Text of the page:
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House votes 186-179 to recognize marriage for lesbian and gay couples in the state; bill now moves to state Senate
WASHINGTON – The Human Rights Campaign, the nation’s largest lesbian, gay, bisexual and transgender (LGBT) civil rights organization, praised the New Hampshire State House of Representatives’ passage of legislation that would permit lesbian and gay couples to marry. The House of Representatives voted 186-179 in favor of House Bill 436, which would allow lesbian and gay couples to marry under state law.
“This is a very proud day for New Hampshire and a very proud day for every American who believes in the promise of equal rights for all,” said Human Rights Campaign President Joe Solmonese. “We congratulate Representatives Ed Butler, Paul McEachern, Barbara Richardson, and Jim Splaine for their leadership in sponsoring this bill, as well as GLAD, PFLAG New Hampshire, the New Hampshire Freedom to Marry Coalition, and the many activists, including HRC members, who have been working to build support for this legislation.”
Solmonese continued: “The New Hampshire State House of Representatives recognized that lesbian and gay couples who form committed relationships and loving families deserve the same level of respect afforded to straight couples. We hope that this bill will pass the state Senate and be enacted as law.”
This year, HRC has mobilized members to support House Bill 436. In 2006, HRC worked closely with legislators, community groups and local leaders to help elect fair-minded majorities to both the New Hampshire House of Representatives and Senate, which subsequently voted to pass civil unions legislation in 2007.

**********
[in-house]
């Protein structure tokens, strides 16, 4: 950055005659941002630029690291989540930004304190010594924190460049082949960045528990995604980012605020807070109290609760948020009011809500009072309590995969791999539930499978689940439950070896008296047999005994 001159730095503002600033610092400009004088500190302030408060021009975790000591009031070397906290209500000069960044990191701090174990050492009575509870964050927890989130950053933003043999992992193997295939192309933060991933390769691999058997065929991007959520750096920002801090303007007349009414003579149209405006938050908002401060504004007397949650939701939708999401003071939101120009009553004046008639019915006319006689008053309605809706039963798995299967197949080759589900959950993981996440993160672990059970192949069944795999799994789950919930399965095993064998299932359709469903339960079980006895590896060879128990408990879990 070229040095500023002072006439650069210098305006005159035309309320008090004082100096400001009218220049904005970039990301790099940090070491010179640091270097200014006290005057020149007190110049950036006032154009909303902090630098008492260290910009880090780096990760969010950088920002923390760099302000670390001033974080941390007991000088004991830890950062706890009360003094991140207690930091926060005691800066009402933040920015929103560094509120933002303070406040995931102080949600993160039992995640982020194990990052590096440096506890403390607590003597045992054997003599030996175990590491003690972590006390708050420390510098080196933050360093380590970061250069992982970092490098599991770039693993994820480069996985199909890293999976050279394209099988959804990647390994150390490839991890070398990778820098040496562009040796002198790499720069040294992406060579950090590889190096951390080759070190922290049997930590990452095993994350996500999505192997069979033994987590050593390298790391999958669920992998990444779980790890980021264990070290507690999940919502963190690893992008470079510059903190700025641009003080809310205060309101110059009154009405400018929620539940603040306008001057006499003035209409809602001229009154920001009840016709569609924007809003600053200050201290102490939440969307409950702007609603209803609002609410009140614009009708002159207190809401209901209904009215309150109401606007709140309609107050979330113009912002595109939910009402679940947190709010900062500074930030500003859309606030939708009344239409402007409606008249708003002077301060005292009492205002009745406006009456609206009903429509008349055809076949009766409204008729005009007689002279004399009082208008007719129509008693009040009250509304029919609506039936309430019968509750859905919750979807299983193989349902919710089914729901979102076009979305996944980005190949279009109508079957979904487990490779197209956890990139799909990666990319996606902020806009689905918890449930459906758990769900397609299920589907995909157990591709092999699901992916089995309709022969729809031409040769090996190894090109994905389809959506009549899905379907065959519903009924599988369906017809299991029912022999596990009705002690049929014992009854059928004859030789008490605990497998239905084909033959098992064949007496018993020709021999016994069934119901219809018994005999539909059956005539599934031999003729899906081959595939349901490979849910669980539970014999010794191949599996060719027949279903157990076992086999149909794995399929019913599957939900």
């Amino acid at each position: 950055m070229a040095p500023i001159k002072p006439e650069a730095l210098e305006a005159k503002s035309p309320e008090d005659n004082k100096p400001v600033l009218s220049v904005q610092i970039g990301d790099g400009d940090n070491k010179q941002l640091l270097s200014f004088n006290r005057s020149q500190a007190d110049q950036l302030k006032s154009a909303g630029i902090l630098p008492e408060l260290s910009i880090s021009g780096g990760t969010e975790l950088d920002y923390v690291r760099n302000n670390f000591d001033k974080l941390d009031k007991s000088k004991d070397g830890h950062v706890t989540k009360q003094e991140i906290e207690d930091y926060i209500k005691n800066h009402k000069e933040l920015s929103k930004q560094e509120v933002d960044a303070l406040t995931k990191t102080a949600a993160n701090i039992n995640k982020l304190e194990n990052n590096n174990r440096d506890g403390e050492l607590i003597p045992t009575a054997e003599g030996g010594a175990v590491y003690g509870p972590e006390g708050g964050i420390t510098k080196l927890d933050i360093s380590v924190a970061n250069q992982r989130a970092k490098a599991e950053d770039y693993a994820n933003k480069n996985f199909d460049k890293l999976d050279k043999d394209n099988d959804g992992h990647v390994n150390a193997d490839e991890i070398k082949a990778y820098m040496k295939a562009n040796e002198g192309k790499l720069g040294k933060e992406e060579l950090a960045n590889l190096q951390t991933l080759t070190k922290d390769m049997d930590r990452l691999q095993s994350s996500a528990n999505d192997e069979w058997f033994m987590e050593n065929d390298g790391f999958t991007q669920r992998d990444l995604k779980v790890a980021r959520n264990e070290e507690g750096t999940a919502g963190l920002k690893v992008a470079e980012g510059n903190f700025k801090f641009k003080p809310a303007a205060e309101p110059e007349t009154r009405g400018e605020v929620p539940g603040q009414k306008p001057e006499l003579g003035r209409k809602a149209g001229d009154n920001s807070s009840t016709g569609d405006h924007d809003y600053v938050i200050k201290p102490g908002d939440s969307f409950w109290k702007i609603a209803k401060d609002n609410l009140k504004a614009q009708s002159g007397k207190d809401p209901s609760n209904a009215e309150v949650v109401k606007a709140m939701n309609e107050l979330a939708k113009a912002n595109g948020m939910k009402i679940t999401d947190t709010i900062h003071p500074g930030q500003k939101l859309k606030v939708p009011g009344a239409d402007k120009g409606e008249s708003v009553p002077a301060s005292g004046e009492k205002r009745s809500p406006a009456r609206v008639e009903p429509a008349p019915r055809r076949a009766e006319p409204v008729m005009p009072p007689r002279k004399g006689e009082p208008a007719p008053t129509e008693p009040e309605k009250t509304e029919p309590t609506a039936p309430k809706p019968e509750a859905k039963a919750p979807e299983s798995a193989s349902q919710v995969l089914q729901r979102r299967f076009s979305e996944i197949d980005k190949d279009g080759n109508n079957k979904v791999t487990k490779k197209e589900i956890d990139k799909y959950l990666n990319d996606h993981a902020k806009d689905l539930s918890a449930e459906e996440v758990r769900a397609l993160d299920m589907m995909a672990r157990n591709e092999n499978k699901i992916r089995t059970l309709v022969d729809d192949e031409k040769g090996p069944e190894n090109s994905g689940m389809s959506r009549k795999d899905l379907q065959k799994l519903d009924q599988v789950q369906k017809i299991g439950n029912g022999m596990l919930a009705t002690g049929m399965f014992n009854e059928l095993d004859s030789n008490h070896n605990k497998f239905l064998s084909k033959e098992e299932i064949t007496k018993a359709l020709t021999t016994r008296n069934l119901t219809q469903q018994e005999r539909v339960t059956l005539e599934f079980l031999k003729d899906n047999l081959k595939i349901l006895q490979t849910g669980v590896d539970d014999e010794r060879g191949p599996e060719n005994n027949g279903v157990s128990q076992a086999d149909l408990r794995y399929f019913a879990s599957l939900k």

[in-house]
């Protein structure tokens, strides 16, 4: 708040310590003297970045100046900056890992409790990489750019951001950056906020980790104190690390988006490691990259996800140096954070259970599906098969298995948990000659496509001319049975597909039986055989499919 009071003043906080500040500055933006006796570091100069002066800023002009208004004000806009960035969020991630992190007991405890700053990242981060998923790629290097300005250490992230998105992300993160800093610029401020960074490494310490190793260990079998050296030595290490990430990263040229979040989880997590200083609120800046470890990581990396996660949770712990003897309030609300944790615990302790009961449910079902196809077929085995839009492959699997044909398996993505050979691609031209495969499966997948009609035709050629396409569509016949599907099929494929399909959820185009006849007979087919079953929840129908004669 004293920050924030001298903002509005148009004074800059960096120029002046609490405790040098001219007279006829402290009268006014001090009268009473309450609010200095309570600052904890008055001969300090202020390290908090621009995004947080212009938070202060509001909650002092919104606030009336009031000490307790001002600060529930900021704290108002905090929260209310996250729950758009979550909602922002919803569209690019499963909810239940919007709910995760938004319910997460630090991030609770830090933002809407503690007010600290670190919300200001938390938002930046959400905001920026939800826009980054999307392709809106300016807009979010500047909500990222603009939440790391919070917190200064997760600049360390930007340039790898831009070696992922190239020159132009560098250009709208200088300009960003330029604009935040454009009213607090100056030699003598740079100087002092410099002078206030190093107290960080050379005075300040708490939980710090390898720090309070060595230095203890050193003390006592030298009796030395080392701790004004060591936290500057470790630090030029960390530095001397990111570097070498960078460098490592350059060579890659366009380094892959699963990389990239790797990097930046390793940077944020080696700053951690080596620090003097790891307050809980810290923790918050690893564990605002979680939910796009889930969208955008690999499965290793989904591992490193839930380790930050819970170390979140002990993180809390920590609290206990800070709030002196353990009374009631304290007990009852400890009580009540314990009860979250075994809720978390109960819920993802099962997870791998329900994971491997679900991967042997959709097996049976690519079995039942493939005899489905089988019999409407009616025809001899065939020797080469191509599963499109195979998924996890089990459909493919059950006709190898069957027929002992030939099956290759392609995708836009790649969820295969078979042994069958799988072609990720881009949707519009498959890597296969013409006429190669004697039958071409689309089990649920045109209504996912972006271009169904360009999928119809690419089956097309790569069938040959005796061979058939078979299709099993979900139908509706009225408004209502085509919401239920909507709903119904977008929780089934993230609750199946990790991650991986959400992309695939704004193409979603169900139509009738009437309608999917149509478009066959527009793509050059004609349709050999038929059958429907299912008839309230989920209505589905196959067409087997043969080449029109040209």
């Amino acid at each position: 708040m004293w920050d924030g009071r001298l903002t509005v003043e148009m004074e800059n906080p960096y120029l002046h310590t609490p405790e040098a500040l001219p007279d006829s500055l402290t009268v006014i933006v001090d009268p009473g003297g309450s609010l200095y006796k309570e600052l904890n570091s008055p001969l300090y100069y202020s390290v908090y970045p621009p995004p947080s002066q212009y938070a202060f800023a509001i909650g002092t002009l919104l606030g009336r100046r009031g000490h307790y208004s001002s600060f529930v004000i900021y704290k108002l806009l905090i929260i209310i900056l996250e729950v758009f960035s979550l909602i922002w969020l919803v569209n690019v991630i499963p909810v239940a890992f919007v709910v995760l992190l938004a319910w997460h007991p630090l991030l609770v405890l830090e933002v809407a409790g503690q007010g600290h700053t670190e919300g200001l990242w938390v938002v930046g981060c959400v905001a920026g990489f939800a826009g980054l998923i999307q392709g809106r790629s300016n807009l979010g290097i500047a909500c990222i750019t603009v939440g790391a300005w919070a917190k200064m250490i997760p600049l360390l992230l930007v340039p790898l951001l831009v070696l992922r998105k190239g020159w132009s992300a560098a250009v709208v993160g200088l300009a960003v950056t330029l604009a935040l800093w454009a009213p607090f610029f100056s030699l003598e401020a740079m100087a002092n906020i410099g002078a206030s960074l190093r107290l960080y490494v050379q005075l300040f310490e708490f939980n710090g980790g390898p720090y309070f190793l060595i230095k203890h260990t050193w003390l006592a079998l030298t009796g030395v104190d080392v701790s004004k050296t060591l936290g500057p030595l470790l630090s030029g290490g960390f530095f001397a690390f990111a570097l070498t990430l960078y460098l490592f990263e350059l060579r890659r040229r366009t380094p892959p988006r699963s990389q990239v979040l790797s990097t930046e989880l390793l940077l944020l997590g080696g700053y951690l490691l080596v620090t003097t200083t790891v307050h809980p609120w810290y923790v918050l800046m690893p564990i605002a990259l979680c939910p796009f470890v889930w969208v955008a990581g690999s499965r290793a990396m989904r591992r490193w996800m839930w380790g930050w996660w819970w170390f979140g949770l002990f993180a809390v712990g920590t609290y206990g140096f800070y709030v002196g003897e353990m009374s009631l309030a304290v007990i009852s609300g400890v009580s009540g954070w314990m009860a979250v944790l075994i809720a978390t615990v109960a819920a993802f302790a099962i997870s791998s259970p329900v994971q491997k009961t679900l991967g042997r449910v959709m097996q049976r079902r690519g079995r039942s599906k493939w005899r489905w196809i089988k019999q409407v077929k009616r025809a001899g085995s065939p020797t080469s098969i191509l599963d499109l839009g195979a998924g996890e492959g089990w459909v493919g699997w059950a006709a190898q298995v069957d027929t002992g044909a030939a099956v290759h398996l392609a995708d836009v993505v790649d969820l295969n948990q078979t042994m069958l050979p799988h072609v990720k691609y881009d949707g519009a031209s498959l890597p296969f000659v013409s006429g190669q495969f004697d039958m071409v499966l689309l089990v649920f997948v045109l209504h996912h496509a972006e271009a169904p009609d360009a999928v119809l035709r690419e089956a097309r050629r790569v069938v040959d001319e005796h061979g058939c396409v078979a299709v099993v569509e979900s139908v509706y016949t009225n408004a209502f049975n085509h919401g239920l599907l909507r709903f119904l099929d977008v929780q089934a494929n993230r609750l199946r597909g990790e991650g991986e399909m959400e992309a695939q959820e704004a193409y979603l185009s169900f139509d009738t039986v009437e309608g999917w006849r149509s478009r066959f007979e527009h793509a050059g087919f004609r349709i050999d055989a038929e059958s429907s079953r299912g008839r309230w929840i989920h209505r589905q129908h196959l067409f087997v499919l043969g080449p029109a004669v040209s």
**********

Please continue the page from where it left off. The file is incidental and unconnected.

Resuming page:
Two states, Massachusetts and Connecticut, currently permit gay and lesbian couples to marry under state law. New York recognizes marriages by gay and lesbian couples legally married outside of the state. Earlier this week, Vermont’s state Senate voted 26-4 to pass legislation that would allow lesbian and gay couples to marry in Vermont. New Hampshire or Vermont could be the first state to adopt marriage equality legislatively. (California’s legislature has twice passed bills that would have permitted gay and lesbian couples to marry, but each bill was vetoed).
In addition to New Hampshire, seven states plus Washington, D.C. have laws providing at least some form of state-level relationship recognition, short of marriage, for gay and lesbian couples. Four other states—California, New Jersey, Oregon, and Vermont—plus Washington, D.C. provide gay and lesbian couples with access to the state level benefits and responsibilities of marriage, through either civil unions or domestic partnerships.
Maine, Washington and Hawaii provide gay and lesbian couples with limited rights and benefits, not all the rights provided to married couples.
Gay and lesbian couples do not receive federal rights and benefits in any state. To learn more about state by state legislation visit: www.hrc.org/state_laws.